The start of the 114th Congress brings a pair of new roles for the senior-most Senate Republican: president pro tem and chairman of the Finance Committee.
Shortly after the Senate convened Tuesday afternoon, Sen. Orrin G. Hatch, R-Utah, was elected president pro tem, the Constitutional post that puts in line for the presidency behind the vice president and the speaker. The position comes with a security detail and an ornate office on the first floor of the Capitol, vacated by Sen. Patrick J. Leahy, D-Vt.
"You get a beautiful office. I left it in perfect condition with one exception: I cleaned out the liquor cabinet. ... I knew you wouldn't need that," Leahy joked at a Tuesday afternoon reception for Hatch, who is a member of The Church of Jesus Christ of Latter-day Saints.
The longest-serving member of the majority party has held the role of president pro tem under a Senate tradition that dates back to 1890. Hatch was first elected to the Senate in 1976, arriving two years after Leahy.
Hatch aides say he is planning to be active in trying to bring back the Senate's sense of debate. Asked about the new position, Hatch sought to dismiss the idea that the post is purely an honorarium.
"I know one thing. It's not ceremonial. It's a very important role. You know, you're a member of leadership and I'm part of the leadership team," Hatch said. "Not that they ignored me before, but it just gives you a place at the table ... in every decision."
"I'm going to just keep learning about it and try to do the best I can," he added.
Sen. Charles E. Grassley, who will wield the gavel of the Judiciary Committee (a post once held by Hatch), previously ran the Finance Committee. In the Iowa Republican's view, that's the most important of Hatch's new titles.
"Sen. Hatch is a person that carries a lot of weight around the United States Senate. I don't think that being president pro tem adds to that. I think his study of the issues and knowledge about the issues and his sensitivity to, you know, working with colleagues," Grassley told CQ Roll Call. "His importance is going to be on being chairman of the Finance Committee more than being president pro tem."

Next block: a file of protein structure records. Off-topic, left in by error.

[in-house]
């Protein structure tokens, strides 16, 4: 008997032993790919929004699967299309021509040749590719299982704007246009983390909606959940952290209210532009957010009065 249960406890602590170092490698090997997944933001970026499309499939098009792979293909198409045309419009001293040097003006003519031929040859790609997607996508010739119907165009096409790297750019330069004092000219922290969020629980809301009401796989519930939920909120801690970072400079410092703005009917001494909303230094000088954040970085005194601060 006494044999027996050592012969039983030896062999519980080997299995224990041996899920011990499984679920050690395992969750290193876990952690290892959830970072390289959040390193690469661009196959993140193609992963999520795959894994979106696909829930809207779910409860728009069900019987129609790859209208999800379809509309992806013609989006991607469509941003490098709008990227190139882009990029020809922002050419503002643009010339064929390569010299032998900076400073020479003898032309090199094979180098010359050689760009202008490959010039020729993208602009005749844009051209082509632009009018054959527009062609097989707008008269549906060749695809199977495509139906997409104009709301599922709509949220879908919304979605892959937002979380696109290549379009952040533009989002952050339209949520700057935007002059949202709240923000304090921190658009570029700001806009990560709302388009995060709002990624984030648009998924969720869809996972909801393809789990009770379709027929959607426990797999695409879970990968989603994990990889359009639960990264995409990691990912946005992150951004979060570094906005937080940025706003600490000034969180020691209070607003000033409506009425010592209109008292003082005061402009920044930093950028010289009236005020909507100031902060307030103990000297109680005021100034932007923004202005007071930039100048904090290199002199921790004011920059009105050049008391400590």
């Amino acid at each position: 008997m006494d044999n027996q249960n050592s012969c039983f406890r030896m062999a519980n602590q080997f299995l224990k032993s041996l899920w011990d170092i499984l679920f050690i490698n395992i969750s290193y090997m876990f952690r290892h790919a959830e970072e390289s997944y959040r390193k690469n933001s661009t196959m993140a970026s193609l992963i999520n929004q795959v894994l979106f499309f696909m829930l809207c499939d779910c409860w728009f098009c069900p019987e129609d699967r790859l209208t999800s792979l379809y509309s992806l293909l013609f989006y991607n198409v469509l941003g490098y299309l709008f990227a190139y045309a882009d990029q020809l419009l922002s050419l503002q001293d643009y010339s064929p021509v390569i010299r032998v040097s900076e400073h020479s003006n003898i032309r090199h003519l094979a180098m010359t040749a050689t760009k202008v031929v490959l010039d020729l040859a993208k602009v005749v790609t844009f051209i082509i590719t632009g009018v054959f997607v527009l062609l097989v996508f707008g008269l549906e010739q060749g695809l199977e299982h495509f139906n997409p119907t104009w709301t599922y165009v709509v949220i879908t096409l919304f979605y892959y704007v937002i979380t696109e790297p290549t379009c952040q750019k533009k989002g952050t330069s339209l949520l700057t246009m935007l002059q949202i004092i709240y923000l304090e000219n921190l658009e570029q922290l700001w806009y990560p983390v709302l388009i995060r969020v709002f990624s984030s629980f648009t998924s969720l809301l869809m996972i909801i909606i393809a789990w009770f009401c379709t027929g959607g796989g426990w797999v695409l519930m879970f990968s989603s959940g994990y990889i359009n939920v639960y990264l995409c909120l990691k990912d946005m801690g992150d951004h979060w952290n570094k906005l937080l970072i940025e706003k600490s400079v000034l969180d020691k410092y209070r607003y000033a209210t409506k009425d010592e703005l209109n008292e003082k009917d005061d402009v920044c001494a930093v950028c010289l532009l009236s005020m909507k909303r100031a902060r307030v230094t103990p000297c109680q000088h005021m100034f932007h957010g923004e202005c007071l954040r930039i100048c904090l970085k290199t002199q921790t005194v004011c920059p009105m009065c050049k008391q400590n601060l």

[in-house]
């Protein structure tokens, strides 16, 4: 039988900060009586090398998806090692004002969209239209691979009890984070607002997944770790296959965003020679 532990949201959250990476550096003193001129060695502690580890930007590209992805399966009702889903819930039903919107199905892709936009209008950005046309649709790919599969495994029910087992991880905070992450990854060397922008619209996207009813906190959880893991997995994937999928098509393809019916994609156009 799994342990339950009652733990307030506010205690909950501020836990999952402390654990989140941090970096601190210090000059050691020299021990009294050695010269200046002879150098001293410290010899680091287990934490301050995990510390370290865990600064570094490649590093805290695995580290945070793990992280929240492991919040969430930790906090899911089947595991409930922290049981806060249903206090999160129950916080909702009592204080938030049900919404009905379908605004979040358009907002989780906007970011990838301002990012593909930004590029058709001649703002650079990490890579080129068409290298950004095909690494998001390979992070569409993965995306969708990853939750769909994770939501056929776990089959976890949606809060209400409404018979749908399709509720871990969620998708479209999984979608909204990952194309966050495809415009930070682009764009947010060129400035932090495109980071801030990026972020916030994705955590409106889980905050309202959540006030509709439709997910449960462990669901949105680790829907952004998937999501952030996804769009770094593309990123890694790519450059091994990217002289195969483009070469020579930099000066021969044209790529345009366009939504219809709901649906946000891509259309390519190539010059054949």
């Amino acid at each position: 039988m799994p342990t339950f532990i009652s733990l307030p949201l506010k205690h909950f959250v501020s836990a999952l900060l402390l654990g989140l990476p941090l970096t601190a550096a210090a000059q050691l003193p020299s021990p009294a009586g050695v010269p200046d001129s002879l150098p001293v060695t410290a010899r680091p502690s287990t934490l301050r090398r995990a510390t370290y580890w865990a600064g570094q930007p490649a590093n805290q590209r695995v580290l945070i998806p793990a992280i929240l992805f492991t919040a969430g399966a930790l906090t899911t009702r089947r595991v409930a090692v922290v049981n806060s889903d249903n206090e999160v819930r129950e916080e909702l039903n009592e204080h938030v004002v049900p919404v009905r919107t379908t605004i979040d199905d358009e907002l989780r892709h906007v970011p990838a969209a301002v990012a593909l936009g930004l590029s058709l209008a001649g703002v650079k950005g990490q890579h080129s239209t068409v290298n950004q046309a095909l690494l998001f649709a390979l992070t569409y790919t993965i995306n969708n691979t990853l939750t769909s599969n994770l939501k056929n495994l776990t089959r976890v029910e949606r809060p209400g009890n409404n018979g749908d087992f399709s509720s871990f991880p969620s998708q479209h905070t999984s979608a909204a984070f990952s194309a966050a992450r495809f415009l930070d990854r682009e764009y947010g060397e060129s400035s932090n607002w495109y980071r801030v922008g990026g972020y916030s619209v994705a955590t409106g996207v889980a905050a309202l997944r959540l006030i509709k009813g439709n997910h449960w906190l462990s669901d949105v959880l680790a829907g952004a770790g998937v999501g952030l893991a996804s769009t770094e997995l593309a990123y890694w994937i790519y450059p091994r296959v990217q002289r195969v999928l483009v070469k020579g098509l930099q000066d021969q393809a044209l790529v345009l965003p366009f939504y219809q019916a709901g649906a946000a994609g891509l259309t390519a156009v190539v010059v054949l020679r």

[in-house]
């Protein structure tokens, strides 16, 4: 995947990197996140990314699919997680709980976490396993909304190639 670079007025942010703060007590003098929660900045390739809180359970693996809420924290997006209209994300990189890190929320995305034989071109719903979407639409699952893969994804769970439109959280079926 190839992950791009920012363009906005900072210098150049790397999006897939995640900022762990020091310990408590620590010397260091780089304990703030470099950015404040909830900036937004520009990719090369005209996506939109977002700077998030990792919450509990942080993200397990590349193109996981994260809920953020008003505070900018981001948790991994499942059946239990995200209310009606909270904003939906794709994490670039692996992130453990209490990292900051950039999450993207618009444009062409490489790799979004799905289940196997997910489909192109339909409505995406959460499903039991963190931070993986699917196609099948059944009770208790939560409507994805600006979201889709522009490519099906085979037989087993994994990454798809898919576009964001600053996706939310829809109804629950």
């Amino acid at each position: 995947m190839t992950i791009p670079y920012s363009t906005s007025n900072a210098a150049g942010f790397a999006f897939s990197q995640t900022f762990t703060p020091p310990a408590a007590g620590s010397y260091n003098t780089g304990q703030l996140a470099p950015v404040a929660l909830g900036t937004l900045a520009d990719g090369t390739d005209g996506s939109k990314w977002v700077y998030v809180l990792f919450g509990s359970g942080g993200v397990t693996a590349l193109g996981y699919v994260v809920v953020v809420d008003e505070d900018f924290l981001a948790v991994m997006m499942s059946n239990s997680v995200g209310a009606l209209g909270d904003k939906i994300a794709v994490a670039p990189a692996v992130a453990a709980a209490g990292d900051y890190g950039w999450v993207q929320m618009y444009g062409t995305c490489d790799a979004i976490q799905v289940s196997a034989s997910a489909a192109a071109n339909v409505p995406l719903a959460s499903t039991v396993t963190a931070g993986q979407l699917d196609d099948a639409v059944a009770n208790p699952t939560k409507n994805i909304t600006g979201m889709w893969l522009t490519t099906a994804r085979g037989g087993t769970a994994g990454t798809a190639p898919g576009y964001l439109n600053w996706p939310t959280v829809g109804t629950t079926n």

The Finance Committee is going to be a busy place in the new Congress, as Sen. Rob Portman, R-Ohio, told the crowd at Hatch's reception, where Portman highlighted the dual roles of pro tem and chairman.
"With that combination, he is going to be involved in everything. When you think about it, the great issues of our day that we are going now to have the opportunity to address, including tax reform, including expanding trade opportunities, including health care reform — reform the reforms — every single one of these he will be front and center," Portman said.
A Finance aide said Hatch plans to move forward on a revival of trade promotion authority, calling the return of fast track authority to negotiate trade deals a "top priority" in the new Congress.
Hatch won bipartisan praise at that overflow gathering in the Finance Committee's hearing room on the second floor of the Dirksen Building, where he seemed surprised by the number of senators present.
Sen. Elizabeth Warren, D-Mass., called Hatch "a man who is so honorable and has meant so much to this institution."
Sen. Amy Klobuchar, D-Minn., pointed to their work on visa issues and the effort to repeal the medical device excise tax created by the Affordable Care Act, which Hatch has already identified as a priority for the Finance Committee. That's one of the bipartisan measures that could have a chance to advance early in the 114th Congress on health care policy.
Hatch's agenda also includes plenty of work at the Judiciary Committee, where he's long been a leader on patent issues. His office said he would be pushing for a long-awaited overhaul of patent laws to curb frivolous litigation.
The Judiciary Committee, of course, also considers judicial nominations, including those to the Supreme Court. Notably, Supreme Court Justices Atonin Scalia and Ruth Bader Ginsberg stopped by the reception honoring Hatch on his new role as a constitutional officer.
"Sen. Hatch has sat for the confirmation hearings for so many of my colleagues. I guess from me on," Scalia said. "He voted right. He voted for me. He voted for Ruth ... those were good calls. He has been a stout defender of the third branch, and we are grateful for that."
Hatch's junior colleague from Utah, fellow Sen. Mike Lee, said at the reception he had two signed posters in his bedroom as a teenager.
"One was of Karl Malone of the Utah Jazz, and another was of Orrin Hatch," Lee said.
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